Wednesday, August 3, 2011

Ten Things I Learned From the Debt Ceiling Fiasco

Well, it seems that the United States will not turn into everyone’s least loved uncle after all, the deadbeat who shows up to the party coasting on old glories and wondering why nobody will lend him a sawbuck anymore. Of course it took months of partisan warfare to reach the point where we would live up to our promises and do what everyone with four functional brain cells to rub together knew needed to be done, and in the process this country managed to reduce itself to a laughing stock on the world stage.

But that’s okay, because we’re ‘Merica! Hell yeah!

Honestly, sometimes you have to wonder.

But nothing happens without presenting an opportunity to learn at least a little something, and this was no different. So here I present to you the lessons that most stick out in my mind from this whole debacle.

---

1. The Democratic Party does not know how to lead.

The Democrats control one and half of the two branches of government involved in this process. They had an airtight case for their position that a) the debt ceiling had to be raised and b) this had to involve increasing revenue (i.e. taxes, preferably on those who can most afford them). They had the support of the American people in this – repeated polls showed that the overwhelming majority of Democrats and Independents favored this position, and even majorities of Republicans did as well.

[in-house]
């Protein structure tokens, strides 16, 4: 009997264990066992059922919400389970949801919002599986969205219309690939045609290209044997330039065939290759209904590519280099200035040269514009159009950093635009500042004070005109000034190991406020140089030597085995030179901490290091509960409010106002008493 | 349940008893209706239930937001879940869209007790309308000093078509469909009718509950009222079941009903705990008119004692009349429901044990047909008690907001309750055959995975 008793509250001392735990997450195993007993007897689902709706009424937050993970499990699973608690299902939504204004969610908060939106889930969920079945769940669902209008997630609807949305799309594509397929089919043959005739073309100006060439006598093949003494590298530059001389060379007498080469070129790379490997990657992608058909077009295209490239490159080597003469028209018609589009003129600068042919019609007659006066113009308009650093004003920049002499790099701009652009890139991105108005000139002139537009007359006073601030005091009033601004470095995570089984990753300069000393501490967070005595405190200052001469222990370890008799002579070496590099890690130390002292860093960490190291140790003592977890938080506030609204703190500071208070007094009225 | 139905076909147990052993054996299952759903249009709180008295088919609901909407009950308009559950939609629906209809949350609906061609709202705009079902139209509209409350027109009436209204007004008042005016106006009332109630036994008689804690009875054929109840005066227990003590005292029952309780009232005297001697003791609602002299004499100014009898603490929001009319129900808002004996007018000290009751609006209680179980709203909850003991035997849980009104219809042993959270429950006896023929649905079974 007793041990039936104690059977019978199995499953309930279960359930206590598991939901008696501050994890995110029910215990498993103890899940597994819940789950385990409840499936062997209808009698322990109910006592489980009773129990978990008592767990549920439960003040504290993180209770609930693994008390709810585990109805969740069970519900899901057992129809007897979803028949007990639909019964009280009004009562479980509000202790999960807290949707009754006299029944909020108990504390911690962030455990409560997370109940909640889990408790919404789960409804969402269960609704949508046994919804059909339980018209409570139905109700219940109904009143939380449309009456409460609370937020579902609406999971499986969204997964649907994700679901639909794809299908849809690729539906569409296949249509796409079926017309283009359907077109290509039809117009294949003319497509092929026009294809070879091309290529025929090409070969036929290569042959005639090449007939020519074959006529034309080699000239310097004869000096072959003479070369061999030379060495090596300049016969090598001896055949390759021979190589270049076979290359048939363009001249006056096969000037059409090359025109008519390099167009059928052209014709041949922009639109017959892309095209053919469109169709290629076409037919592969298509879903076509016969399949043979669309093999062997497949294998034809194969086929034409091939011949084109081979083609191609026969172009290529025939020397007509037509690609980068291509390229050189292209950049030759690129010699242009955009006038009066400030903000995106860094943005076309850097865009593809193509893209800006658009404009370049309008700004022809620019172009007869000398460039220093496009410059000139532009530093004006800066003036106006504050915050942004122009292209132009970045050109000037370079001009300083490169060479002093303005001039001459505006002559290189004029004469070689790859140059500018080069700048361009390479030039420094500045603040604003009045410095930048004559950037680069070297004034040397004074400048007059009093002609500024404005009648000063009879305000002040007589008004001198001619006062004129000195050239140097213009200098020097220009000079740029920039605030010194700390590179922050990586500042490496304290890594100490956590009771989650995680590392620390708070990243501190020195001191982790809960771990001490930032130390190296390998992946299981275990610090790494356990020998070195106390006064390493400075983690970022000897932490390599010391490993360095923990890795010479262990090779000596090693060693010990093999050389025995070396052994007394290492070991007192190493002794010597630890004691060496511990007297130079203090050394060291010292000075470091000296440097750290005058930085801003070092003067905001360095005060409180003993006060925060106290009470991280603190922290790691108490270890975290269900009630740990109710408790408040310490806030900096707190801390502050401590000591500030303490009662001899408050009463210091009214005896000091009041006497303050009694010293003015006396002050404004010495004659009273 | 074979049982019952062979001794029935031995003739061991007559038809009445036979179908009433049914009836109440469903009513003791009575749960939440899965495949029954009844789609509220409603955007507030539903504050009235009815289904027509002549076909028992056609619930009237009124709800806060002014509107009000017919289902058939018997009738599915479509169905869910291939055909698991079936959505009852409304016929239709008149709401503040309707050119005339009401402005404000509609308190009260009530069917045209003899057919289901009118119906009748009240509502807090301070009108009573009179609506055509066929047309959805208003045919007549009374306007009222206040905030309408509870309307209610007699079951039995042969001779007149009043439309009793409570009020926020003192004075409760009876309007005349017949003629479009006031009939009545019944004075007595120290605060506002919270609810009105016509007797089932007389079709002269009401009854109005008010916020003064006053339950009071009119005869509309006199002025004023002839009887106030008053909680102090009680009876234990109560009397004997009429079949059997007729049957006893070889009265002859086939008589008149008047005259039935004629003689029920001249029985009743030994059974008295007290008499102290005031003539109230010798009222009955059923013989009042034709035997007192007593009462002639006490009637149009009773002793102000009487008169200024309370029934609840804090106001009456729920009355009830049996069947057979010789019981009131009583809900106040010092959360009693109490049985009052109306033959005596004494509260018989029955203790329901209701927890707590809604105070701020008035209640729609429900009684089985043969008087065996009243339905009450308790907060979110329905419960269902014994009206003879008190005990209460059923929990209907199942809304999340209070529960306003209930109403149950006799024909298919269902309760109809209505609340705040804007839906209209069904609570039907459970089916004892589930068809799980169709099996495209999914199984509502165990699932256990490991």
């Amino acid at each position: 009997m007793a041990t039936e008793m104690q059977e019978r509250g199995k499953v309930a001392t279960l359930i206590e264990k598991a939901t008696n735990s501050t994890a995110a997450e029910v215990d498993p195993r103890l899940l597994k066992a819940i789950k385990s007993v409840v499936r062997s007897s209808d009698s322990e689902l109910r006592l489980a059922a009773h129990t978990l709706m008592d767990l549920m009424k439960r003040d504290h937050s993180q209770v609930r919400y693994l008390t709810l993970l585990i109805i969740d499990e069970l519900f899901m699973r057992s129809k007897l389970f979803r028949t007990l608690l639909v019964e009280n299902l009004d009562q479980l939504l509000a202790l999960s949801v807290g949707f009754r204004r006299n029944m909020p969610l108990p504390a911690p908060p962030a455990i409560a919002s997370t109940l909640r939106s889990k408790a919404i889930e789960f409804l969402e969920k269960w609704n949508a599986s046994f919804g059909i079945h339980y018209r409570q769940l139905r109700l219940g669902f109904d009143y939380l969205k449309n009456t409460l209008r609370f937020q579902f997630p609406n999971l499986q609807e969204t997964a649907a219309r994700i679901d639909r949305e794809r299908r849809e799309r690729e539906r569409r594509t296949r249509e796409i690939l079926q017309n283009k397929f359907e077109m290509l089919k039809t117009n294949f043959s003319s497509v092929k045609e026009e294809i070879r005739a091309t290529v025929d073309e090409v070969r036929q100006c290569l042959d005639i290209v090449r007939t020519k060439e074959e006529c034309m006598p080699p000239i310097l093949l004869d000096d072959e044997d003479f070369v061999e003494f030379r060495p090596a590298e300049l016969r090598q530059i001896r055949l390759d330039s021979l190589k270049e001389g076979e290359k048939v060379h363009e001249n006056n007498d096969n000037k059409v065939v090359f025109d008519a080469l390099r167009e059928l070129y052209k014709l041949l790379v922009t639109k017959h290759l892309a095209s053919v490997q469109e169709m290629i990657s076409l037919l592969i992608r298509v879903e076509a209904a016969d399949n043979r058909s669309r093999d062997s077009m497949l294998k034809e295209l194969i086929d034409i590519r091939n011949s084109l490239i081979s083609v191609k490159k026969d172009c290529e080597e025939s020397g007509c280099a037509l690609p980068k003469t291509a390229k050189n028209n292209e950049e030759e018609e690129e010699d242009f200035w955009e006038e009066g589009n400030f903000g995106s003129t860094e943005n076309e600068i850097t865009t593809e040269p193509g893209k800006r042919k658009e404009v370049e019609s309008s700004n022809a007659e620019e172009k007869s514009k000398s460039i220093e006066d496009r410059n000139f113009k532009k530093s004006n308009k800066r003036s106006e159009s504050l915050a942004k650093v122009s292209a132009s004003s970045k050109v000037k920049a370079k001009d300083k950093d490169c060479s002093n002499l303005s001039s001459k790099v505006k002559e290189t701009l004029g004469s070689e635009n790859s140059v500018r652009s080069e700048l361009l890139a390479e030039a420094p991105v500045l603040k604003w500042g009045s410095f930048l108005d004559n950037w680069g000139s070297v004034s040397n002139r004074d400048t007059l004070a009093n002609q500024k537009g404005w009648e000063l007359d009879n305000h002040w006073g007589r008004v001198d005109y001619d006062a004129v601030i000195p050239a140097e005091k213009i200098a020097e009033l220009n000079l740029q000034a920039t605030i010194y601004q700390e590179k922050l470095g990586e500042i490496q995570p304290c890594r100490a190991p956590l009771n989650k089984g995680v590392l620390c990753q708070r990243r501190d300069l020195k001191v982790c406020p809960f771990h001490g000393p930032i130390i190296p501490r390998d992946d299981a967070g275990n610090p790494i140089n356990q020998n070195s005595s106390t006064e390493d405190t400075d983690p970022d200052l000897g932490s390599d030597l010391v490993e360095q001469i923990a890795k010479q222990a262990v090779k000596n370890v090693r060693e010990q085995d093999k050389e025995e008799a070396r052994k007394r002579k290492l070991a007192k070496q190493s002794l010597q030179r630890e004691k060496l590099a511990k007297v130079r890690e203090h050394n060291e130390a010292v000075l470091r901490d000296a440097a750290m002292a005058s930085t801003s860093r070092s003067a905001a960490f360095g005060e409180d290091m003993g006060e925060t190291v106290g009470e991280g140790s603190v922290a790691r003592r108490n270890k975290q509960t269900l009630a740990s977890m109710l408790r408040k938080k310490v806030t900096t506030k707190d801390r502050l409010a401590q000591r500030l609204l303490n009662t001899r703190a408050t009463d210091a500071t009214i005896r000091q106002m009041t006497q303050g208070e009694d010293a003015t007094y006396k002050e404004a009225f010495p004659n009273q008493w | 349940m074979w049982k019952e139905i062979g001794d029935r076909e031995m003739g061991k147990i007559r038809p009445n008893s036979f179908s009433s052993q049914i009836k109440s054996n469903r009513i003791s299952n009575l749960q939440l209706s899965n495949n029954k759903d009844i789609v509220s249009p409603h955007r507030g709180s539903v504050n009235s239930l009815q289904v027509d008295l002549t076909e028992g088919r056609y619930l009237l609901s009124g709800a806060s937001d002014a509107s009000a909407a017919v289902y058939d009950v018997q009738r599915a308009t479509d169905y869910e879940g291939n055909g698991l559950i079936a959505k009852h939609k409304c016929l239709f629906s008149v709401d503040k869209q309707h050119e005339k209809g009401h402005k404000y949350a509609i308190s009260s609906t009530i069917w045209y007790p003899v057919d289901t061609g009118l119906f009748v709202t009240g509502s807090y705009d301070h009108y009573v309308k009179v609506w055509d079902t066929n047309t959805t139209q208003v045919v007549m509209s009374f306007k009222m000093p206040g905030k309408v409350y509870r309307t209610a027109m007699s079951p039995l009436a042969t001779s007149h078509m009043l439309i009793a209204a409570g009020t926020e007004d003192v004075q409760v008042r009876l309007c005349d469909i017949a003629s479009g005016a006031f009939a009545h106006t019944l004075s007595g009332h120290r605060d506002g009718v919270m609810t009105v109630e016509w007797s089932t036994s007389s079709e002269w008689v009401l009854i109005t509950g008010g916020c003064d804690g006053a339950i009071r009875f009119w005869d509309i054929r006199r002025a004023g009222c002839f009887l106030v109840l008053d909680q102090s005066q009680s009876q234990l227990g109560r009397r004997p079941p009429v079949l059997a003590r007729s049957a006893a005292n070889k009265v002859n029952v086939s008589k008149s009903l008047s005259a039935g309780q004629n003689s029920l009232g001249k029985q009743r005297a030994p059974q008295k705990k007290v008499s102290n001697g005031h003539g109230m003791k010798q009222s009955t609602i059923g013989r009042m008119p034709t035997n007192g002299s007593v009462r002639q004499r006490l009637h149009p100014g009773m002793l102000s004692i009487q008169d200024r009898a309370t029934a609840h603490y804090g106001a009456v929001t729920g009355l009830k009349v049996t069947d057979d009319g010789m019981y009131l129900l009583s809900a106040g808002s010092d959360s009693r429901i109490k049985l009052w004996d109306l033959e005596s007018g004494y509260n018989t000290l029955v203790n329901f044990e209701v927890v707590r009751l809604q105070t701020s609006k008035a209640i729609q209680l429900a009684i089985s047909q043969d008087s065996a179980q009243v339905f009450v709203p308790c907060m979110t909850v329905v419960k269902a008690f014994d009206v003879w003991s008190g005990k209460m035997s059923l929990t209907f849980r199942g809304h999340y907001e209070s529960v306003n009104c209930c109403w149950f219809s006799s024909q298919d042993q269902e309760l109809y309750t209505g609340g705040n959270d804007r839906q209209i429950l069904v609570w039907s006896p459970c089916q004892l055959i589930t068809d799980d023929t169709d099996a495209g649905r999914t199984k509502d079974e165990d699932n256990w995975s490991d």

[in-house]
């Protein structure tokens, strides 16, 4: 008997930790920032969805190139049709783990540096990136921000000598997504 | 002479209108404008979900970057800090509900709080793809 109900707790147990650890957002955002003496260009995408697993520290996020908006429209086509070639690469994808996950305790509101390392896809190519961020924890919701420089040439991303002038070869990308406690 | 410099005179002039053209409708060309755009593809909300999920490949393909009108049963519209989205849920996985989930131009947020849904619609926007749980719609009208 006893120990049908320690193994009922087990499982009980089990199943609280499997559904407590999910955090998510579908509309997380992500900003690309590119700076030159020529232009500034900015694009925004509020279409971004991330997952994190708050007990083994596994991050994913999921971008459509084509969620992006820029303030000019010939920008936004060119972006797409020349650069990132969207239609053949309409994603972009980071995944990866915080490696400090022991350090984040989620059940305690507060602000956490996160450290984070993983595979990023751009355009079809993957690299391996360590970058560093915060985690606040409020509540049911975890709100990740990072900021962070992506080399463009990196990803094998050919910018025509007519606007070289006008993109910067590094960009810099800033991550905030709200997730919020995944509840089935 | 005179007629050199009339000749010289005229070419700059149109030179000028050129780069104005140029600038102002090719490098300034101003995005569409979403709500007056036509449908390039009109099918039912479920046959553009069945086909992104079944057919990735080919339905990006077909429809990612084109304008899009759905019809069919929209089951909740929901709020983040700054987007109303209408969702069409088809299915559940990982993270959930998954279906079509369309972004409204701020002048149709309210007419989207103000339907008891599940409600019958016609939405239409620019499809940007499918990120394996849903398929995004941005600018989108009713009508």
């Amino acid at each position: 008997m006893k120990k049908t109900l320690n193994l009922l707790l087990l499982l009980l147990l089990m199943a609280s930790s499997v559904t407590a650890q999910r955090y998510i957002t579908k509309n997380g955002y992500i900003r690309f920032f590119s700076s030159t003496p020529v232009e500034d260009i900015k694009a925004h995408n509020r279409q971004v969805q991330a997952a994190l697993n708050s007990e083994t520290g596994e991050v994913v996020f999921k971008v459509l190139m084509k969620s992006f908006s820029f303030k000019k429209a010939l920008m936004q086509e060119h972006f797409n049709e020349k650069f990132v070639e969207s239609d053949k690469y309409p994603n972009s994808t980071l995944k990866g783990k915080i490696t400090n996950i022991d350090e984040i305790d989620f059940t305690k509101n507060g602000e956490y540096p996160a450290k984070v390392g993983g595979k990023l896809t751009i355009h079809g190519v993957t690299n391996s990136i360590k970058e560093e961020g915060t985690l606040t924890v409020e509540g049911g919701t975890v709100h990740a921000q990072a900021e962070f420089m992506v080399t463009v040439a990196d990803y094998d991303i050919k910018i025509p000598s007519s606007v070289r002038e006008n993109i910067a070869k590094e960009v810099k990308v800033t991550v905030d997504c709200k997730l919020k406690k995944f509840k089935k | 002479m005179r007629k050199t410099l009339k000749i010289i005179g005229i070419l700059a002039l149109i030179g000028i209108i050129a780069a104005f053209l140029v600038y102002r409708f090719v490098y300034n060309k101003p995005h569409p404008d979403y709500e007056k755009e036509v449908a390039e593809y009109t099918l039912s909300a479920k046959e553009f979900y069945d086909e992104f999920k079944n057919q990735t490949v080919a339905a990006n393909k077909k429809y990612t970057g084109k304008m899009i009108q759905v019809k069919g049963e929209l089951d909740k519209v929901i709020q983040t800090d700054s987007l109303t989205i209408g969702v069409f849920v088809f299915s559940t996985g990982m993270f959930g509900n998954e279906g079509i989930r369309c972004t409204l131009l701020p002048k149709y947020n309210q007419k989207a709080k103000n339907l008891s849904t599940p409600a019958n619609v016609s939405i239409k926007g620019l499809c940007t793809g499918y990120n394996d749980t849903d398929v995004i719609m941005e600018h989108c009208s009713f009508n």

And yet they still managed to collapse like a Nevada real estate loan in the face of Teabagger intransigence. Of course this is the same party that couldn’t figure out how to get anything through the Senate with only a majority, so this comes as no surprise really.


2. The Republican Party does not know how to govern.

Governing a country the size and diversity of the United States is not like ordering a shirt from a catalog. You don’t just make demands and expect them to be fulfilled. The people on the other side are citizens too and their concerns must be taken into account. The Republican strategy of insisting that it was their way or the highway was therefore rather short-sighted and deeply un-American. There is little doubt that the party responsible for this debacle was the one making the most unreasonable demands and moving the goalposts every time the other side capitulated, which was early and often. The Republicans need to grow up, get over themselves, and learn what responsibility looks like and how to exercise it.